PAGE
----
People With Narcolepsy
According to current estimates, there are more than 135,000 people with narcolepsy in the United States. There is strong evidence that narcolepsy may run in families; 8 to 12 percent of people with narcolepsy have a close relative with the disease. Narcolepsy affects both men and women at any age, although symptoms are usually first noticed in teenagers or young adults. Whatever the age of onset, people with narcolepsy find that their symptoms tend to get worse over the two to three decades after the first symptoms appear.
People With Narcolepsy: An Overview
Narcolepsy is not rare, but it is believed to be an under-recognized and under-diagnosed condition. According to current estimates, narcolepsy affects about 1 in every 2,000 Americans -- a total of more than 135,000 individuals. After obstructive sleep apnea and restless legs syndrome, narcolepsy is the third most frequently diagnosed primary sleep disorder. But the number of people with narcolepsy remains uncertain, and narcolepsy may affect a larger segment of the population than currently estimated.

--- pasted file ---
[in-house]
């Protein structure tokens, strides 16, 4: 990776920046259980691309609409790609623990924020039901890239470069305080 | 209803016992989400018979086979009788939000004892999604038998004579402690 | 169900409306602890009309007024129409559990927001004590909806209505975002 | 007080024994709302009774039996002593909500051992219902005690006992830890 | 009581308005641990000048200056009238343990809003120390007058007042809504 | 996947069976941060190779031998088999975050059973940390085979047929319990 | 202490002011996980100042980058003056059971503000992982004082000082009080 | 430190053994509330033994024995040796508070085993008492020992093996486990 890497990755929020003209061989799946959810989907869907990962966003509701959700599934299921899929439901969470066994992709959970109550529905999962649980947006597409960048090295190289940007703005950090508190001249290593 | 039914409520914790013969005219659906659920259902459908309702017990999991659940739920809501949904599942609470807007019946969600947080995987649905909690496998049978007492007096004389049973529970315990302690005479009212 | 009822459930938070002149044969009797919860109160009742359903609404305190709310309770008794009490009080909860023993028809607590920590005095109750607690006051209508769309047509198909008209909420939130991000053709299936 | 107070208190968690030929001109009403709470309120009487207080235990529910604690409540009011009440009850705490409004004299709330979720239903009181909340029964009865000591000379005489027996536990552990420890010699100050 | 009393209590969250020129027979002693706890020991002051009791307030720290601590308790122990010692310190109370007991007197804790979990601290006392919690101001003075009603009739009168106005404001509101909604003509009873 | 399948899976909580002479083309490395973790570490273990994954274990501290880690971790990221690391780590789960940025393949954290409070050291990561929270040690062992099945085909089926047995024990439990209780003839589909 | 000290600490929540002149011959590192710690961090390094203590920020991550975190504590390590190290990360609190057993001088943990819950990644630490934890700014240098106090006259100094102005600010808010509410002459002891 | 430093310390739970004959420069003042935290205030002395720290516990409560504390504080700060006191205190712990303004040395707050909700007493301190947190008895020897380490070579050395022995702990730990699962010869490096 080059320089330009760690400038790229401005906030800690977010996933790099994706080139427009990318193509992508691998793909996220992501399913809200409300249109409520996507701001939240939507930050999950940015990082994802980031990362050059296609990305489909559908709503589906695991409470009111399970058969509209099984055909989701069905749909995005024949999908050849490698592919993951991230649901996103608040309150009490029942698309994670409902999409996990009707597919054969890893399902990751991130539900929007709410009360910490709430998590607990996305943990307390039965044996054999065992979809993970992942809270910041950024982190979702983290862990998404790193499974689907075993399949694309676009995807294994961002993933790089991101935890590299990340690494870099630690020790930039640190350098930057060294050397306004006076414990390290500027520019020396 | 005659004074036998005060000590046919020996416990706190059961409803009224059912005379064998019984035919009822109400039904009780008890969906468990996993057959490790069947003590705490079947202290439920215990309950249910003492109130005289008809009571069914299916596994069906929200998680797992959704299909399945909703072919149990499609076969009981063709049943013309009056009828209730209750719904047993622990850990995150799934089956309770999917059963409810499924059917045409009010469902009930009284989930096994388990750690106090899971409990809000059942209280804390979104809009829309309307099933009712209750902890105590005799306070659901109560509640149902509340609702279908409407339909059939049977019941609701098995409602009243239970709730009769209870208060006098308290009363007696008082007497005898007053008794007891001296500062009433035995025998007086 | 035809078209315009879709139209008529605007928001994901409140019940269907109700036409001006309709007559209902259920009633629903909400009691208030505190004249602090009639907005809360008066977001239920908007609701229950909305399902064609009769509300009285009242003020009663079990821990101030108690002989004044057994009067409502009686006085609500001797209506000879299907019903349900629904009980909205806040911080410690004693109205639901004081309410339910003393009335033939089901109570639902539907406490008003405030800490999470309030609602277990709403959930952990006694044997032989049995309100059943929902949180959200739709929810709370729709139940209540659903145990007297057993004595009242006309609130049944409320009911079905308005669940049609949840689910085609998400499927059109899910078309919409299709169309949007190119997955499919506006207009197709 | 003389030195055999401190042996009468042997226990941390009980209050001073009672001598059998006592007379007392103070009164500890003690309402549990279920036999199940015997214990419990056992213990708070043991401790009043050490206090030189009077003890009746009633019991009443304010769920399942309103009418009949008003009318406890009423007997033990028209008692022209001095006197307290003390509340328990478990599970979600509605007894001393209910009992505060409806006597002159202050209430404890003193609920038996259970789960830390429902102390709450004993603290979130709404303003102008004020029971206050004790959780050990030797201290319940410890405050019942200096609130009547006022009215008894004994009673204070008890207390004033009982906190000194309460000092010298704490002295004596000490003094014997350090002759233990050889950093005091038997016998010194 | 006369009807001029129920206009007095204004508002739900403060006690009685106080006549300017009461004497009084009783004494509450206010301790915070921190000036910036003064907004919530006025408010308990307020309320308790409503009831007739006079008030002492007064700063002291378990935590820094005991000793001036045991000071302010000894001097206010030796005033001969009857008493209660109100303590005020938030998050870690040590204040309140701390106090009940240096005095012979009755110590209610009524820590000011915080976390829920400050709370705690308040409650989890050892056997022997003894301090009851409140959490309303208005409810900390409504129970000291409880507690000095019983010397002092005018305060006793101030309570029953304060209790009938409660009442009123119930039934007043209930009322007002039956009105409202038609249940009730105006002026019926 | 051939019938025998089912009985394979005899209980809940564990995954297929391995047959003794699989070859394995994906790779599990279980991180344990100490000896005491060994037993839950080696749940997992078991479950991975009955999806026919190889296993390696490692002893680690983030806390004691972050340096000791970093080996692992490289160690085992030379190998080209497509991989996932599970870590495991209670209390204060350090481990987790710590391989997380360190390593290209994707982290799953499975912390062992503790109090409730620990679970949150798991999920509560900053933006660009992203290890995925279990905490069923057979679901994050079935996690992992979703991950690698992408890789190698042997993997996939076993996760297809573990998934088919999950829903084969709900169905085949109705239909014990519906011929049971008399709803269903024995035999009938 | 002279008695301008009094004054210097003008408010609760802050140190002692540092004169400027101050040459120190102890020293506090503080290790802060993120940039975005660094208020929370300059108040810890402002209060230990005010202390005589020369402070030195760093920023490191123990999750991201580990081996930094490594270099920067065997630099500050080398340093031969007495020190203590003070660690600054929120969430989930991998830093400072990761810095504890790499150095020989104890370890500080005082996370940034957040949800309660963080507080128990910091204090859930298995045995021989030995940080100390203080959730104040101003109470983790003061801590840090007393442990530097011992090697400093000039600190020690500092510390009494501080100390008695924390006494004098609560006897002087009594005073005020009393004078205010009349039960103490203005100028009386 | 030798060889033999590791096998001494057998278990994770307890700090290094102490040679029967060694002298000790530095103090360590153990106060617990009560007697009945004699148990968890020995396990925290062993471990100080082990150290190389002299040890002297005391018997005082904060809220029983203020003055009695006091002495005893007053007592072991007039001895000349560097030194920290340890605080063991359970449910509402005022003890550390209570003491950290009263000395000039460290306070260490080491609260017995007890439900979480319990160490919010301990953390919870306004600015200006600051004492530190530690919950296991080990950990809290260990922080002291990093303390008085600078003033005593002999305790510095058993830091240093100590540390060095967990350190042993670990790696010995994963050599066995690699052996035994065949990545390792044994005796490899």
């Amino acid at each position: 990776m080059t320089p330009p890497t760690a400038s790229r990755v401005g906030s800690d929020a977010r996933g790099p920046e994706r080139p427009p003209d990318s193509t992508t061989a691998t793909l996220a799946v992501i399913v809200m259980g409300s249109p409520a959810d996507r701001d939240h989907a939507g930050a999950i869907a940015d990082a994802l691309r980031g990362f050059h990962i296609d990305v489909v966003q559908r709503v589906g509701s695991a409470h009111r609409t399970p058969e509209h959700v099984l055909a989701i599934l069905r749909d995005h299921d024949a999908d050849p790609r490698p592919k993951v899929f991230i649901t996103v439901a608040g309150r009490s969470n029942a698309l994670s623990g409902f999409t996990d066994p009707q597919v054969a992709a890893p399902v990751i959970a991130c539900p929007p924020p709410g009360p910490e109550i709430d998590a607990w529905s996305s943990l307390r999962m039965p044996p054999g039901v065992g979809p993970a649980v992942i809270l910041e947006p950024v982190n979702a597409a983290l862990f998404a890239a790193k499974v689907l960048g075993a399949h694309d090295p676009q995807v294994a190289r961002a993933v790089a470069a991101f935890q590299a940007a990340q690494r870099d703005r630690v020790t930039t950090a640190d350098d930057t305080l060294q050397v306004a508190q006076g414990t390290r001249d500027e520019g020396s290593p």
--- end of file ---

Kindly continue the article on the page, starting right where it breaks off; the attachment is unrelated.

Who Does Narcolepsy Affect?
Narcolepsy affects both men and women at any age, although symptoms are usually first noticed in teenagers or young adults. Many people first experience narcolepsy symptoms between the ages of 35 and 45. A smaller number of people develop narcolepsy around the ages of 50 to 55. Narcolepsy can also develop early in life, probably more frequently than is generally recognized. For example, 3-year-old children have been diagnosed with narcolepsy.
Whatever the age of onset, people with narcolepsy find that their narcolepsy symptoms tend to get worse over the two to three decades after the first symptoms appear. Many older patients find that some daytime symptoms decrease in severity after age 60.
Narcolepsy appears throughout the world in every racial and ethnic group. But occurrence rates vary among populations. Compared to the U.S. population, for example, the occurrence rate of narcolepsy is substantially lower in Israel (about 1 per 500,000 people) and considerably higher in Japan (about 1 per 600).